“Why did it take you so long to tell me you saw some of my cousins?” Coyote asked. “I’d like to hear about that!”
He was painting the dining room. I was a little surprised. When I left he said he was just going to paint the pantry so that had been fine with me. Now there were drop cloths everywhere.
“Well, yes, I did, as a matter of fact.” I said. “In Death Valley, between Mormon Point and Split Cinder Cone.” Read more
“I took a break,” I said, by way of conversation.
Coyote was wearing his wire-rimmed glasses, which he always does when he is concentrating.
“I noticed,” Coyote replied, not looking up. “No judgment.”
“I had Stuff going on,” I said. I guess I was trying to get his attention.
“We all do,” Coyote shrugged. He reached into a drawer for a file folder.
I hadn’t talked to Coyote in a while, not about the blog anyway. He still hung around, looking over my shoulder when I was writing in that annoying way he has and harrumphing occasionally. In a more successful ploy to get my attention, he made me a drink – passionfruit juice mixed with an aromatic and evocative rum he knew I would recognize.
“So what do you think I should do?” I asked. The heat of the day stirred memories. Upstate New York wasn’t Saigon but it was doing its best. Read more
“That was great!” I said, setting down my suitcase. I had been to my umpty-ninth high school reunion without having been to one in years.
“Yes?” Coyote smiled. He was working on a photograph album at the dining room table.
“It’s just so wonderful to have friends like that! We haven’t seen each other such a long time and we just picked right back up where we left off!”
This is so not a picture of Coyote, but it’s cool.
Coyote Reading a Candy Wrapper
North Central Washington Museum
1995, cast aluminum
“So how’s that novel coming?” Coyote inquired. Innocently. He was reading a newspaper, which I found quaint.
“Why does everyone have to ask me that?” I was counting stitches to figure out where I had dropped one.
“Oh, just curious, I guess.” He pushed his glasses back up a little way on his nose. If he had had a mob cap he would have borne a striking resemblance to the Wolf impersonating Grandmama. Or so it seemed to me in that moment. Read more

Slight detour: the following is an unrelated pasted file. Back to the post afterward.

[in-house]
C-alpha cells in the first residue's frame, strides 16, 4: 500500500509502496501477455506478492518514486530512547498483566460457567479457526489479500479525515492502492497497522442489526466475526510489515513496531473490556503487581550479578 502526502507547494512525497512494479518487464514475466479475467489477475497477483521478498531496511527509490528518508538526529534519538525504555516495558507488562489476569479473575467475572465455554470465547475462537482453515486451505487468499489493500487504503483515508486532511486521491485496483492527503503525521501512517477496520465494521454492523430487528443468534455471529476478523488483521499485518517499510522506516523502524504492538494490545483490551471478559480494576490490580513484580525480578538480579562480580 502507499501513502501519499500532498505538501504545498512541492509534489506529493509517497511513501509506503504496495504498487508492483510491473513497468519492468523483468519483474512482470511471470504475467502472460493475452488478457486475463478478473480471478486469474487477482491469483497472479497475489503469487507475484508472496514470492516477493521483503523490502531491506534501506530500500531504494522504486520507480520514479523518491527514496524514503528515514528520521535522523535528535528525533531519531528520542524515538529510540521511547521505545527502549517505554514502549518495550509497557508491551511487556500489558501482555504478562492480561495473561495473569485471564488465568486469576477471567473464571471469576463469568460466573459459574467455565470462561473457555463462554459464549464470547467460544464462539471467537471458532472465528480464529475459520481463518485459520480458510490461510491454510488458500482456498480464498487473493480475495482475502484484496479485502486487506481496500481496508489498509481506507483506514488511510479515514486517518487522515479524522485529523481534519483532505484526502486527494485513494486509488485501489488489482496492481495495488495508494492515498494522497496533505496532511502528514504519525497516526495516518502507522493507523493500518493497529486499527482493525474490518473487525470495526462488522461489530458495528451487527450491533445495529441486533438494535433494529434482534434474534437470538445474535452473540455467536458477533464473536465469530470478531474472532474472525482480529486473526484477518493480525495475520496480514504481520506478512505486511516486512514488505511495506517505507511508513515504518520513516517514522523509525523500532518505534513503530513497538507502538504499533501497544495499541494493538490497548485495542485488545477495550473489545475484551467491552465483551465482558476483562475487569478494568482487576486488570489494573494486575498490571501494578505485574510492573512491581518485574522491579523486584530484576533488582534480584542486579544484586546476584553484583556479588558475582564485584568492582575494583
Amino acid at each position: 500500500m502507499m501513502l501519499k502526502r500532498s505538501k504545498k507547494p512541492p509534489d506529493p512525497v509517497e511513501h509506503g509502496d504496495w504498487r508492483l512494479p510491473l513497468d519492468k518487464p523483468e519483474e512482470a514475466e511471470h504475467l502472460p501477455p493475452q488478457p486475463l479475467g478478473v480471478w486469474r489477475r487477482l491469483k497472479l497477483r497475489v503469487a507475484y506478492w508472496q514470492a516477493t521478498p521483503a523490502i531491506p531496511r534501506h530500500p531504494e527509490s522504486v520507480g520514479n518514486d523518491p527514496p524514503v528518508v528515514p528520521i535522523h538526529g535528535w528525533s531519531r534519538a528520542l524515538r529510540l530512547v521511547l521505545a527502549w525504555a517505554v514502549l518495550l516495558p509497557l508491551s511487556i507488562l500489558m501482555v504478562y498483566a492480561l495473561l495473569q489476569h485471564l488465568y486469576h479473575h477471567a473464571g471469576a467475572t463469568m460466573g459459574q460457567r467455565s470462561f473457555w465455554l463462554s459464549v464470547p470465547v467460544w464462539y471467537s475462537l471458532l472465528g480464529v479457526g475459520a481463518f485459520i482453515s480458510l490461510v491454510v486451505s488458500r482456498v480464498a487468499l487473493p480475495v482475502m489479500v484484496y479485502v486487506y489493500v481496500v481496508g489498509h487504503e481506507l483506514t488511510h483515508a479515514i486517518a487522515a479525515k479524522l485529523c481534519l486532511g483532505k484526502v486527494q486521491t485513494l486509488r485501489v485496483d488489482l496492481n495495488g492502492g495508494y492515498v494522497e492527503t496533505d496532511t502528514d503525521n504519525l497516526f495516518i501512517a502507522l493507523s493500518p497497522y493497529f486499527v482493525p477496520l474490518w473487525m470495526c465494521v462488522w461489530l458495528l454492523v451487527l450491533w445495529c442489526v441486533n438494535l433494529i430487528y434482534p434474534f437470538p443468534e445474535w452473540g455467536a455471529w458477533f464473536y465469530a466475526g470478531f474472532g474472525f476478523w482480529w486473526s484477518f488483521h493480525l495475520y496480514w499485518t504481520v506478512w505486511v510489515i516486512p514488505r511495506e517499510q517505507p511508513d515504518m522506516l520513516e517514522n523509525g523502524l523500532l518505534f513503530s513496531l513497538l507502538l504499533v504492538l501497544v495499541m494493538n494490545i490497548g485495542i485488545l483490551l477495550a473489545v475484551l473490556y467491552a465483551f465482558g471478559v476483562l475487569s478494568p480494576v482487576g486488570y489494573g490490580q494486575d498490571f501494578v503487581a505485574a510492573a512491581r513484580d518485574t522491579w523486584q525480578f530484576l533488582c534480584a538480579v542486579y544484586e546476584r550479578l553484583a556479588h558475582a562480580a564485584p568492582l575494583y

“I don’t know how Stephen King does it,” I said, looking up from my notebook.
“Does what?” Coyote asked. He was mixing a drink. I’m not sure what was in it but the bottle he was using had a faint green tinge. At least from where I was sitting.
“Keep writing all those scary stories that everybody loves so much,” I said, eyeing the bottle.
“Well, I didn’t think much of Cujo,” he said, looking through the liquor cabinet for something else.
“Oh?” I wondered why there was only one glass.
“Lacked subtlety,” he said, opening the fridge. “Do we have any limes?” Read more
“I don’t understand the objection to adverbs.” I said, breaking the silence.
“What’s the problem?” Coyote looked up from his novel. Tony Hillerman, I noticed.
I myself was reading about a murder in Savannah, Georgia, and I was keeping track.
“Well, it just seems like some people have a prejudice against them and I am pretty sure it’s not justified.” I was afraid I was picking a fight but I didn’t care. I wanted to get this straightened out.
“Listen to this, for instance,” I continued before Coyote could get a word in. “It’s a sentence in this book I’m reading. ‘This was the hole allegedly made by Danny Hansford during his rampage through the house a month before he was killed.'” Read more
“You’re getting a little scattered, don’t you think?”
Coyote kept his voice casual but he was fooling no one.
“What do you mean?” I matched his tone. No point falling into his trap by getting defensive. “I’m keeping up.”
“Keeping up … how, exactly?” He was helping me sort books. I was getting rid of a bookshelf. Spring cleaning. It had to be done. We had Loreena Mckennitt playing in the background to keep our spirits up. Read more
“I’ve been thinking about beginnings,” I said. I had been clearing the garden and had paused to marvel at some radish sprouts that were making a straggly line across one of the beds. Coyote was filling the compost bucket.
“In what sense,” he asked. “Spring? New life? Great Blue Heron eggs?” Read more
I had gotten a little turned around (as my grandmother used to say) and I suspected Coyote had something to do with it. We were making soup from the remains of the vegetable bin and we were each holding a knife. Not that I expected that to have any bearing.
“You’ve told stories for ever so long,” I said, starting in on an onion and hoping a little flattery would catch him off-guard, “so what do you think about The Tourist? Should I keep going with it?”